Digital Wallet Warning
Credit unions should take care to protect interchange income when evaluating opportunities to participate in digital wallets, suggested one CUSO executive.
They also need to make sure that members understand to use their credit union debit or credit card in merchant payment apps, said Caroline Willard, EVP at CO-OP Financial Services in Rancho Cucamonga, Calif.
“We all understand it's all about keeping the credit union card as the top of wallet,” Willard said. “And that applies in the digital world as well.”
The equivalent of top of wallet in the app world is to make sure your credit union's card is the one a member chooses to fund the coffee, donuts, home improvement item or parking meter time that they might purchase with a merchant's digital app, Willard explained.
Then, every time a member uses the app, the credit union will still make a small amount from that transaction.
But if a member chooses a non-credit union issued funding source, a credit card from another bank or a PayPal account, the credit union will be effectively cut out of the payment loop on any transactions with that app.
Willard said CO-OP became concerned about how well credit unions understand the different digital wallets and apps options after taking questions from credit unions which merchants had approached about possibly partnering in digital wallet or other apps.
She added that CO-OP had also been involved in discussions with merchants recently about signing on to allow credit union members to pay merchants over Sprig, the CO-OP Shared Branching payment service which CO-OP said it will soon expand.
Willard said CO-OP had declined to sign on, for now at least, because merchants had not offering a sufficiently high per-transaction payment for credit unions’ participation, and CO-OP had not wanted to undermine their interchange income.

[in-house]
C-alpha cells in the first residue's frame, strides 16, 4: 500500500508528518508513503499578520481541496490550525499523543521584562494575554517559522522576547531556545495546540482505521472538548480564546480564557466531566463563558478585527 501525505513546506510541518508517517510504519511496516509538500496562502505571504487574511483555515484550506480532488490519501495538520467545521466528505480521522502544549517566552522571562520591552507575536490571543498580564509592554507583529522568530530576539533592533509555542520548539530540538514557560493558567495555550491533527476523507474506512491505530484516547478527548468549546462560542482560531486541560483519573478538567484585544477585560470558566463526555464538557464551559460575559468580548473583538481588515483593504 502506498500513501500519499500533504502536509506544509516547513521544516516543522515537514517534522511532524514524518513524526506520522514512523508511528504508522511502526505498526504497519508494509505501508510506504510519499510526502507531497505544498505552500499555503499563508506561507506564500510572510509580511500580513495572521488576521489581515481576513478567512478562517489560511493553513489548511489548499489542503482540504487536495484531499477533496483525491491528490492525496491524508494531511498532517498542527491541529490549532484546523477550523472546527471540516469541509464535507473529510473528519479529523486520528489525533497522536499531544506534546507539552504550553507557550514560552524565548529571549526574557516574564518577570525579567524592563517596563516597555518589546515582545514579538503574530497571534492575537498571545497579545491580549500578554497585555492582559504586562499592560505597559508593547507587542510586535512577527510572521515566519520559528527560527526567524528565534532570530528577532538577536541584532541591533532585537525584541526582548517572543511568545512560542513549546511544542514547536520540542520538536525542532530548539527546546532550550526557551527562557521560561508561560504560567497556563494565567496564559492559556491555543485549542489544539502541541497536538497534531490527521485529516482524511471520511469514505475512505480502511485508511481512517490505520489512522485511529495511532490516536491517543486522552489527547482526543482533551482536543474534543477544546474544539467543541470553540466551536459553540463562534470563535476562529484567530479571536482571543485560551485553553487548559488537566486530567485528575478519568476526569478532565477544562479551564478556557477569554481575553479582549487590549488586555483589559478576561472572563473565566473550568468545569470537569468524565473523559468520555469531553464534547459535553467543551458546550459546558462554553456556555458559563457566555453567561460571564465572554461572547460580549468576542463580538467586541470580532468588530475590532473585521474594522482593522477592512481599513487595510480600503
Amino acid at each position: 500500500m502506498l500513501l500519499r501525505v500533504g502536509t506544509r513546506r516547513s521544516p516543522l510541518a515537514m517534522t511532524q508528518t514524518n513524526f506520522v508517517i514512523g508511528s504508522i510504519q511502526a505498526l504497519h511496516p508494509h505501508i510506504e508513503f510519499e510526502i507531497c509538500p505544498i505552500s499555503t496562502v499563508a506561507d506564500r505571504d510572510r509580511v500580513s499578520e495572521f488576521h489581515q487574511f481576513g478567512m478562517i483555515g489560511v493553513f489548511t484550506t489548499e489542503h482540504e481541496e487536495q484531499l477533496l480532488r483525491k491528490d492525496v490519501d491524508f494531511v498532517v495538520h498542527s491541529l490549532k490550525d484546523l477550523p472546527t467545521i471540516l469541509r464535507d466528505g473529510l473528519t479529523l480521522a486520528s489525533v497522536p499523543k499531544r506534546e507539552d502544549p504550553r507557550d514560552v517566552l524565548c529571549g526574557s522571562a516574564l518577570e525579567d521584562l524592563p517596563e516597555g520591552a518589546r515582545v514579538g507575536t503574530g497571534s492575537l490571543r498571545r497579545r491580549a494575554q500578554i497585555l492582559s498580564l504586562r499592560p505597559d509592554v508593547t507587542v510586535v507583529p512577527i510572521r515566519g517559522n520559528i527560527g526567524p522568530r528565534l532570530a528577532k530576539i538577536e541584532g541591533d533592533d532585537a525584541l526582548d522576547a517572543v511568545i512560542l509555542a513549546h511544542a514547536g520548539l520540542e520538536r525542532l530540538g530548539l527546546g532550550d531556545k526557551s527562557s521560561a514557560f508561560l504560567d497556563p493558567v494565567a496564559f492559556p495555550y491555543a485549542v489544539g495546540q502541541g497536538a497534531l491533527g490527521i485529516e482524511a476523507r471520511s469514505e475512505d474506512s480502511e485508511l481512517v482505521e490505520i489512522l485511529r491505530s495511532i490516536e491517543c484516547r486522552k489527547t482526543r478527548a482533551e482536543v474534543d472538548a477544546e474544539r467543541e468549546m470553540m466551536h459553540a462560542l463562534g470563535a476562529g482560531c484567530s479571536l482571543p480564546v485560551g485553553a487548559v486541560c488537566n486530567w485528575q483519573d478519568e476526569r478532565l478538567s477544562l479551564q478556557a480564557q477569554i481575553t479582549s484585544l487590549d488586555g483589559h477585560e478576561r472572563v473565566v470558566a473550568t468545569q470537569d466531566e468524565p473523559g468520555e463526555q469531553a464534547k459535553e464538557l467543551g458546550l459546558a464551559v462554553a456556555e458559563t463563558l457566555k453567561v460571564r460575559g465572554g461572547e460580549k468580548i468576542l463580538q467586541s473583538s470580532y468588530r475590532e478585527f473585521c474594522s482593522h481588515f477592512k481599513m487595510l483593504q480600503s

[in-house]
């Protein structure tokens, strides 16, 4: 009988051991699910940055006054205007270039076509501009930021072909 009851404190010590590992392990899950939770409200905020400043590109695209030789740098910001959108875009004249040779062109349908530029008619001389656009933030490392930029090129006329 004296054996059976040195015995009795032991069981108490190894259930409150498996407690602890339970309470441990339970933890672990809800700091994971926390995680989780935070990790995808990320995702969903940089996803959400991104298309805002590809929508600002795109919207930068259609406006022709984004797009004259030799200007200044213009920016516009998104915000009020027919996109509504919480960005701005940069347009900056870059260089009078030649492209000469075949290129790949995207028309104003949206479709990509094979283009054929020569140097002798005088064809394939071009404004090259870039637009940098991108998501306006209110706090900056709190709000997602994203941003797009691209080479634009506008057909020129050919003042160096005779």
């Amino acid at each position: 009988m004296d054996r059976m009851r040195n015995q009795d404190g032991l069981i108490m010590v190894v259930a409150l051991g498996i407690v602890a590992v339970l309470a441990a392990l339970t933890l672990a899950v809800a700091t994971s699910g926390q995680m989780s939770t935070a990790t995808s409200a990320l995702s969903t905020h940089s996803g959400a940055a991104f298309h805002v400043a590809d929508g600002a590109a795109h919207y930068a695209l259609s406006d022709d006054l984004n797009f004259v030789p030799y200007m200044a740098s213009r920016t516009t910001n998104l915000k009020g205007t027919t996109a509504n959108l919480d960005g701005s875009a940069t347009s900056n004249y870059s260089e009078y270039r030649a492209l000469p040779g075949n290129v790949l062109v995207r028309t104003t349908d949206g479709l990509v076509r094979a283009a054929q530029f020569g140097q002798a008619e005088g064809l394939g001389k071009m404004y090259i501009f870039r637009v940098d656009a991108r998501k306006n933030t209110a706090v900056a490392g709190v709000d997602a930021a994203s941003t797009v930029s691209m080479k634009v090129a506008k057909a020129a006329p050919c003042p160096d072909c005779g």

“We could have done it,” she said. “With 20 million users, we have the leverage. But we want to bring our credit unions any deal that we didn't believe was fundamentally fair.”
Willard agreed that digital wallets and digital apps enjoyed a high degree of hype right now that could make credit unions feel they need to participate in a digital wallet solution right away, but she urged the credit union executives not move too quickly into deals which may not be good for their institutions.
“They’re really isn't anyone that has a digital wallet solution with a very high consumer demand,” she said, pointing to offerings from such major players as Visa, MasterCard, Google and PayPal.
She added that while individual retailers like Starbucks and Dunkin Donuts have launched payment apps proving popular with consumers, the challenge was one of credit unions educating consumers to make their debit or credit cards the payment option for those services.
Richard Crone, CEO at payments specialists Crone Consulting LLC in San Carlos, Calif., agreed that there is no market leader in digital wallets and that credit unions should be cautious about making any deals.
But he also stressed that more credit unions need to offer mobile or upgrade what they have.
“Those who enroll are those who control,” he said, pointing out that the firm's analysis of 6,000 credit unions found only 6% of them now offer mobile deposit capture, even though mobile deposit capture was the second most highly cited reason for changing financial institutions after fees.
Too many credit union mobile banking apps also lack an option that lets members make any payments over their mobile phones, even utility and mobile phone payments, not to mention payments at the point of sale, Crone said.
“If your members are able to use their mobile banking app to check their balances and transfer money, why would you want them to close that app and open another one to pay for something,” he asked. “It doesn't make any sense.”
Crone, who said his firm has more than a dozen large credit union clients, and Willard agreed that a strong mobile banking application could provide a credit union with a platform it could use to help members migrate to mobile payments at the point of sale. They also agreed that, so far, no one has had a mobile banking application ready to start serving such a role – but that there was a real need to create one.
“Whoever enrolls accounts will control the terms for how they transact business on their mobile phones into the future,” Crone said. “Credit unions want to be there.”